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Summary for Week 10

Summary for Week 9

I learned a couple of things this week, both from the same article, “The Heart of Entrepreneurship” (Howard H. Stevenson and David E. Gumpert, Harvard Business Review, March 1985). This article dove into a description of entrepreneurship, and – in particular – what distinguishes entrepreneurial managers from administrative managers.

For me, the revelation was that I am more of an entrepreneur than I thought. True, there are still aspects that I need to develop, but in general, I lean toward the entrepreneurial end of the spectrum they describe in the article.

If I were to sum up their definition of an entrepreneur, it is someone who does not allow uncertainty and minimum resources to keep them from making a go at something. Unlike the administrator, who needs to ensure success is a foregone conclusion by ensuring all the Ts are crossed and the Is dotted and that a full contingent of resources is at hand, an entrepreneur will make do with the minimum needed to start and with confidence in his or her ability to succeed.

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Summary for Week 9

Summary for Week 8

I’ve struggled a bit with enthusiasm this week. I think it’s just one of those weeks that sometimes arises in the middle of a semester, when you’ve gone on for awhile and look ahead and see still a ways to go; it’s one of those plateaus of learning that we read about recently.

That said, I kept moving ahead. This week’s material seemed to focus on getting started, finding that initial energy to say, “yes!” It was coincidentally timed for me because I had several opportunities at work this week to accept work that I might otherwise have turned down or redirected. Thanks, Class! Now I’ve got several new projects at work.

But that’s kind of the point. Opportunities don’t arise if you turn everything down or plan everything to death. You’ve got to step up when the chance arises and then do your best. We read the Acton Guide, A Message to Garcia, and that was the lesson that stuck out to me. I appreciated the approach the guide taught for turning “Yes, I will do it,” into productive action, and I started applying it with some success at work.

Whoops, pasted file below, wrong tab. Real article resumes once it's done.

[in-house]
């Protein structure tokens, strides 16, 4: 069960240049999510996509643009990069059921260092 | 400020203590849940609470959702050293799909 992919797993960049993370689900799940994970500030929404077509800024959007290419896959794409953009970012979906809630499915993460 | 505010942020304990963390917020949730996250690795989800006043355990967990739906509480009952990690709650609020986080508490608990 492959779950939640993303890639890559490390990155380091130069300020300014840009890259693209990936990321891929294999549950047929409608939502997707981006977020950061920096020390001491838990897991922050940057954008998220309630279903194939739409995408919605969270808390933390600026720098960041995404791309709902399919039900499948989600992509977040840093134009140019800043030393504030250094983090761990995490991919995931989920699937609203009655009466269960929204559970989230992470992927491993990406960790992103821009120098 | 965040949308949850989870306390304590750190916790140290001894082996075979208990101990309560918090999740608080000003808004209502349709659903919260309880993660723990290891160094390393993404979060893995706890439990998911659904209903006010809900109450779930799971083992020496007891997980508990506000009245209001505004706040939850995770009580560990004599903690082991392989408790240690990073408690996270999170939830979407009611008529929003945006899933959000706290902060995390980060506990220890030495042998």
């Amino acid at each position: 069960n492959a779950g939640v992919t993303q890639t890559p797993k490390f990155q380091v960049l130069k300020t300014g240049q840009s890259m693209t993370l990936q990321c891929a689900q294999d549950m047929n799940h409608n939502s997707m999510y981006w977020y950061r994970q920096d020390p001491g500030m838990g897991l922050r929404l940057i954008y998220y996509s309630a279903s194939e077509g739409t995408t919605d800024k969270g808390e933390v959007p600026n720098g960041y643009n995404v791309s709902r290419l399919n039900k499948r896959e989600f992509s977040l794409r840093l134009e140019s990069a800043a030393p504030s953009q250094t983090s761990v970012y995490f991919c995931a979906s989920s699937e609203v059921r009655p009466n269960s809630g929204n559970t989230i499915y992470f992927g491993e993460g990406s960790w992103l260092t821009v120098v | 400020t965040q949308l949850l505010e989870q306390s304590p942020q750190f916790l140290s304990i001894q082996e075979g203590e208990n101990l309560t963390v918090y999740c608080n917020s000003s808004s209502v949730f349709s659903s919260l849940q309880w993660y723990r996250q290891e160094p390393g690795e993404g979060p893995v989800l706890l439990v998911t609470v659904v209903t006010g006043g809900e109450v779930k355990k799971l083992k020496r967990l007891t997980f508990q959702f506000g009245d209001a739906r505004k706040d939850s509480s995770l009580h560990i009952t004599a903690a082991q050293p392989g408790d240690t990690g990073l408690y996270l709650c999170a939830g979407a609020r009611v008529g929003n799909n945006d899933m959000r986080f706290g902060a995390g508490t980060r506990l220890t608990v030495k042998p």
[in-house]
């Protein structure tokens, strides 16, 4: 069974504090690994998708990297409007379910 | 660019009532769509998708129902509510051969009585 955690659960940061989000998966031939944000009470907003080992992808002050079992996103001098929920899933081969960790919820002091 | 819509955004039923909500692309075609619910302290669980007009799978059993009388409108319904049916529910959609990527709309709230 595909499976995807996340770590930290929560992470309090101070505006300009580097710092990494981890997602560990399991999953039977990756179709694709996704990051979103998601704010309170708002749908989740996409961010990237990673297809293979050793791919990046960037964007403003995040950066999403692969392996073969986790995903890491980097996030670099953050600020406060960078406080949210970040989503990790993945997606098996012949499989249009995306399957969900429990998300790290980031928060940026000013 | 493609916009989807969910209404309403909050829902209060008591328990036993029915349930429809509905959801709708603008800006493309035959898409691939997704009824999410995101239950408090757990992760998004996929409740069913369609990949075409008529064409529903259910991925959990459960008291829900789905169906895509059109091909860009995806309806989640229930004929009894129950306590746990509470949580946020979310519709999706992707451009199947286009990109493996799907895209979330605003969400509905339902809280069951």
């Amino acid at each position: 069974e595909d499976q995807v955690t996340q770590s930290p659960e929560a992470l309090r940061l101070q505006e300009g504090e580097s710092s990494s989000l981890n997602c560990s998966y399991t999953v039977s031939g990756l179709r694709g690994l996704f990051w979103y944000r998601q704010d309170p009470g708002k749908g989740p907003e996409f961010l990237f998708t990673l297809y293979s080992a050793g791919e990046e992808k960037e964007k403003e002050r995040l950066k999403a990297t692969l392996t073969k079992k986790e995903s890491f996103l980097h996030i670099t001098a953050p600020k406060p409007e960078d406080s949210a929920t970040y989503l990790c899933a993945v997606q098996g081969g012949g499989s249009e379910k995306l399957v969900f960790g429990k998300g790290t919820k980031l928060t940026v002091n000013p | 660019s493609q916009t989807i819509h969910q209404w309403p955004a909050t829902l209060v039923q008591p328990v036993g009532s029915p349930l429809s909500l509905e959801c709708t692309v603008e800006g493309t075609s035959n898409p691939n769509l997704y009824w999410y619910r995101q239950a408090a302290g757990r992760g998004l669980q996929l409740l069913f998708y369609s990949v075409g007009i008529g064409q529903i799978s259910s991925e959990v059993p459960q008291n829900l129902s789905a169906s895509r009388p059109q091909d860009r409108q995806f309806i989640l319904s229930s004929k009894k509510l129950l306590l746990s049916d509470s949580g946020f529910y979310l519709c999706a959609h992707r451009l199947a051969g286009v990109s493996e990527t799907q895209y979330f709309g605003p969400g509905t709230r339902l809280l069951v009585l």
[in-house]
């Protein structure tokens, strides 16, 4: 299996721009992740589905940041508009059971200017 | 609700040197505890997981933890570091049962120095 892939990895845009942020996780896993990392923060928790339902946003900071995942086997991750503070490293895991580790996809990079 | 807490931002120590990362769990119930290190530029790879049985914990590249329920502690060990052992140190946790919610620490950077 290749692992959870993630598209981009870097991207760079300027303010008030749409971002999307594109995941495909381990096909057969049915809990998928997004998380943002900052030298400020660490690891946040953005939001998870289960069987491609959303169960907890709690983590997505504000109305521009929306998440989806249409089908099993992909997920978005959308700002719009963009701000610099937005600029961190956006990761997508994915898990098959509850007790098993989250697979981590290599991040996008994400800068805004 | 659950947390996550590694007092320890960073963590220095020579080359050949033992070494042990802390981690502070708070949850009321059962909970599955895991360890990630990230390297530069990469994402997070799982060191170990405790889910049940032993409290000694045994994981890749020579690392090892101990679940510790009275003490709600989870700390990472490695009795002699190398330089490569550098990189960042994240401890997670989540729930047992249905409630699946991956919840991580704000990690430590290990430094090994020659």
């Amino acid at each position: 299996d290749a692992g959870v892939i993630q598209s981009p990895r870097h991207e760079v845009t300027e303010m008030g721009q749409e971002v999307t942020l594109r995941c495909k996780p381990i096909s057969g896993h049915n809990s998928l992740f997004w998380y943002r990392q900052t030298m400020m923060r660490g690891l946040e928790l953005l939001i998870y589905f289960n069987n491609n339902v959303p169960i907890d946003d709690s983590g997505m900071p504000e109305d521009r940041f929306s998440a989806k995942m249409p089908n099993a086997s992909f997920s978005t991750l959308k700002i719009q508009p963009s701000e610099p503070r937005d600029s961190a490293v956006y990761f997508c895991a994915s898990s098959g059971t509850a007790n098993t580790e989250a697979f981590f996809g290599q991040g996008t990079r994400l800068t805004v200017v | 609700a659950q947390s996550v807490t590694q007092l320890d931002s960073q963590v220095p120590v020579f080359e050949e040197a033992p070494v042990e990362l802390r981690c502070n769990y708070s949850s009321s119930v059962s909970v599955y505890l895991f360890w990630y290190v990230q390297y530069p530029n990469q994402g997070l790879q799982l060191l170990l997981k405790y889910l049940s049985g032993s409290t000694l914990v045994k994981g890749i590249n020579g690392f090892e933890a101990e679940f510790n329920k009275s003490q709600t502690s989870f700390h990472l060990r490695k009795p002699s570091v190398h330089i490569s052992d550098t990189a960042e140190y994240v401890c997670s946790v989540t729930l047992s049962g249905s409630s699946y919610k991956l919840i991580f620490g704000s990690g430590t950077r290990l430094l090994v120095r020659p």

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Summary for Week 8

Summary of Week 7

This week’s reading and videos focused on trials and obstacles and how we overcome them. I was particularly struck by a talk given by Elder Jeffrey R. Holland at BYU in 1983. His talk, as are all of his talks, was very powerful, but it was the story that he shared about the building of the Salt Lake Temple that was most instructive to me.

I won’t recount the entire story, but I gleaned from it the following principles to succeed against difficult times and troubles:

  1. Have a grand vision
  2. Do what is needful
  3. Mind the details
  4. Deal with obstacles when they arise
  5. Be patient
  6. Have faith in God
  7. Rejoice in gratitude at success

The key to motivating ourselves in times of difficulty is the first point: have a grand vision. In his talk, Elder Holland shared the stirring words of Winston Churchill early in WWII:

You ask, What is our aim? I can answer in one word: Victory—victory at all costs, victory in spite of all terror; victory, however long and hard the road may be.

-Winston Churchill

That vision of victory – of the prize won, and the glory to be had at the end of it all – is a powerful drive when the odds are stacked against us and the nights are dark and cold.

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Summary of Week 7

Summary of Week 6

This week we revisited the 7 Habits of Highly Effective People. I first encountered the 7 habits when I served a mission in Budapest, Hungary. There was an elder there who everyone admired, and I couldn’t understand why. Then, during a zone conference, he was tapped to teach the missionaries about effectiveness, and it was there that I first learned of the 7 habits.